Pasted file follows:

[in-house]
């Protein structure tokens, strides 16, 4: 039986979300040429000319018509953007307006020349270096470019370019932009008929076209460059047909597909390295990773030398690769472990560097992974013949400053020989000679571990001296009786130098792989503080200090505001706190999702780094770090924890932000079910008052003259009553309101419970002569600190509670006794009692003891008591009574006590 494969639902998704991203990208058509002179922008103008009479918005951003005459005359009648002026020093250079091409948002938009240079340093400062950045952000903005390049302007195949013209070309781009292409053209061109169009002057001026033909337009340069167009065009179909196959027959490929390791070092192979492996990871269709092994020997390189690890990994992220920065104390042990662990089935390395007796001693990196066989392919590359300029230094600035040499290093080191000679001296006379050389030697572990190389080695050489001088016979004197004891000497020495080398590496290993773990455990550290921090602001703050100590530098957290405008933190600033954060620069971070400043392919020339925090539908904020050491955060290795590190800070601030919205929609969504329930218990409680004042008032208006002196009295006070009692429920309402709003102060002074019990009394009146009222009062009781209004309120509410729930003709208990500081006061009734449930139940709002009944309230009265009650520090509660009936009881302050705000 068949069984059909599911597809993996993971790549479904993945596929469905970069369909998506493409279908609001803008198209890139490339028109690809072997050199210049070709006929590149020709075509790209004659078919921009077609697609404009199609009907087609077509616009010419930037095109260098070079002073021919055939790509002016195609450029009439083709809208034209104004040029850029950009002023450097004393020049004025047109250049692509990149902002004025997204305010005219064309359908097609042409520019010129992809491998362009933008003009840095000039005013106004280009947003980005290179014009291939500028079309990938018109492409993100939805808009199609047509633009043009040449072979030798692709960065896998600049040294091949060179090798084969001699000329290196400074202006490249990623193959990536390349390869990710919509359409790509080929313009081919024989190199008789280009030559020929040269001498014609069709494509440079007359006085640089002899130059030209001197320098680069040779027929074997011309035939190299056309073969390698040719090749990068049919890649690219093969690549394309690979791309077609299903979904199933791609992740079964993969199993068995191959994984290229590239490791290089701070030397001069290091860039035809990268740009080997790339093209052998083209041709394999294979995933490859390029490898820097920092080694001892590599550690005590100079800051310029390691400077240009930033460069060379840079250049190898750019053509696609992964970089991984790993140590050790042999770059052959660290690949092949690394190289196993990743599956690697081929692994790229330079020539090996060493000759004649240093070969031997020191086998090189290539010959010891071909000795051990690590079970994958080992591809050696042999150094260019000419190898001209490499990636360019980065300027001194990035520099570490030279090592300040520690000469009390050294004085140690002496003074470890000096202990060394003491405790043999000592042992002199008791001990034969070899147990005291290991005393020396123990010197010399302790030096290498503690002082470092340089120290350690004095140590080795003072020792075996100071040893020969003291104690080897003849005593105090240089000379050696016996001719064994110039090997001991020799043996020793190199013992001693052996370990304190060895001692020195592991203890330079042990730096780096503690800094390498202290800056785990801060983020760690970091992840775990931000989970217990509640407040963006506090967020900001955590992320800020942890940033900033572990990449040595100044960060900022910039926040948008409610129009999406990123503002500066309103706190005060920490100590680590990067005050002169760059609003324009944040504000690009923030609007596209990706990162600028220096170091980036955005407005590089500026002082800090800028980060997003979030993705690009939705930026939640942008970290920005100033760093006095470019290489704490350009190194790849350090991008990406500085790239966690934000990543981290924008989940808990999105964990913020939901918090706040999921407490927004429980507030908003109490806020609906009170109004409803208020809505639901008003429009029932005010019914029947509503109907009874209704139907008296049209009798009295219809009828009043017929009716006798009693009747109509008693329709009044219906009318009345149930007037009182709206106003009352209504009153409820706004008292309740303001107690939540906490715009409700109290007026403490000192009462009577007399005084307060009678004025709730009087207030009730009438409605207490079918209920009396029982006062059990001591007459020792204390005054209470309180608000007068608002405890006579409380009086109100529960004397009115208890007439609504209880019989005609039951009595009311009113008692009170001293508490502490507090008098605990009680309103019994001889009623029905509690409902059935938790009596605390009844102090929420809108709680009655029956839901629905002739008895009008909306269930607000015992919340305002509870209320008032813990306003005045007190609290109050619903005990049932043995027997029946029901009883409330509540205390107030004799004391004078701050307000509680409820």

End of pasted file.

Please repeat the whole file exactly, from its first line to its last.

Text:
[in-house]
């Protein structure tokens, strides 16, 4: 039986979300040429000319018509953007307006020349270096470019370019932009008929076209460059047909597909390295990773030398690769472990560097992974013949400053020989000679571990001296009786130098792989503080200090505001706190999702780094770090924890932000079910008052003259009553309101419970002569600190509670006794009692003891008591009574006590 494969639902998704991203990208058509002179922008103008009479918005951003005459005359009648002026020093250079091409948002938009240079340093400062950045952000903005390049302007195949013209070309781009292409053209061109169009002057001026033909337009340069167009065009179909196959027959490929390791070092192979492996990871269709092994020997390189690890990994992220920065104390042990662990089935390395007796001693990196066989392919590359300029230094600035040499290093080191000679001296006379050389030697572990190389080695050489001088016979004197004891000497020495080398590496290993773990455990550290921090602001703050100590530098957290405008933190600033954060620069971070400043392919020339925090539908904020050491955060290795590190800070601030919205929609969504329930218990409680004042008032208006002196009295006070009692429920309402709003102060002074019990009394009146009222009062009781209004309120509410729930003709208990500081006061009734449930139940709002009944309230009265009650520090509660009936009881302050705000 068949069984059909599911597809993996993971790549479904993945596929469905970069369909998506493409279908609001803008198209890139490339028109690809072997050199210049070709006929590149020709075509790209004659078919921009077609697609404009199609009907087609077509616009010419930037095109260098070079002073021919055939790509002016195609450029009439083709809208034209104004040029850029950009002023450097004393020049004025047109250049692509990149902002004025997204305010005219064309359908097609042409520019010129992809491998362009933008003009840095000039005013106004280009947003980005290179014009291939500028079309990938018109492409993100939805808009199609047509633009043009040449072979030798692709960065896998600049040294091949060179090798084969001699000329290196400074202006490249990623193959990536390349390869990710919509359409790509080929313009081919024989190199008789280009030559020929040269001498014609069709494509440079007359006085640089002899130059030209001197320098680069040779027929074997011309035939190299056309073969390698040719090749990068049919890649690219093969690549394309690979791309077609299903979904199933791609992740079964993969199993068995191959994984290229590239490791290089701070030397001069290091860039035809990268740009080997790339093209052998083209041709394999294979995933490859390029490898820097920092080694001892590599550690005590100079800051310029390691400077240009930033460069060379840079250049190898750019053509696609992964970089991984790993140590050790042999770059052959660290690949092949690394190289196993990743599956690697081929692994790229330079020539090996060493000759004649240093070969031997020191086998090189290539010959010891071909000795051990690590079970994958080992591809050696042999150094260019000419190898001209490499990636360019980065300027001194990035520099570490030279090592300040520690000469009390050294004085140690002496003074470890000096202990060394003491405790043999000592042992002199008791001990034969070899147990005291290991005393020396123990010197010399302790030096290498503690002082470092340089120290350690004095140590080795003072020792075996100071040893020969003291104690080897003849005593105090240089000379050696016996001719064994110039090997001991020799043996020793190199013992001693052996370990304190060895001692020195592991203890330079042990730096780096503690800094390498202290800056785990801060983020760690970091992840775990931000989970217990509640407040963006506090967020900001955590992320800020942890940033900033572990990449040595100044960060900022910039926040948008409610129009999406990123503002500066309103706190005060920490100590680590990067005050002169760059609003324009944040504000690009923030609007596209990706990162600028220096170091980036955005407005590089500026002082800090800028980060997003979030993705690009939705930026939640942008970290920005100033760093006095470019290489704490350009190194790849350090991008990406500085790239966690934000990543981290924008989940808990999105964990913020939901918090706040999921407490927004429980507030908003109490806020609906009170109004409803208020809505639901008003429009029932005010019914029947509503109907009874209704139907008296049209009798009295219809009828009043017929009716006798009693009747109509008693329709009044219906009318009345149930007037009182709206106003009352209504009153409820706004008292309740303001107690939540906490715009409700109290007026403490000192009462009577007399005084307060009678004025709730009087207030009730009438409605207490079918209920009396029982006062059990001591007459020792204390005054209470309180608000007068608002405890006579409380009086109100529960004397009115208890007439609504209880019989005609039951009595009311009113008692009170001293508490502490507090008098605990009680309103019994001889009623029905509690409902059935938790009596605390009844102090929420809108709680009655029956839901629905002739008895009008909306269930607000015992919340305002509870209320008032813990306003005045007190609290109050619903005990049932043995027997029946029901009883409330509540205390107030004799004391004078701050307000509680409820």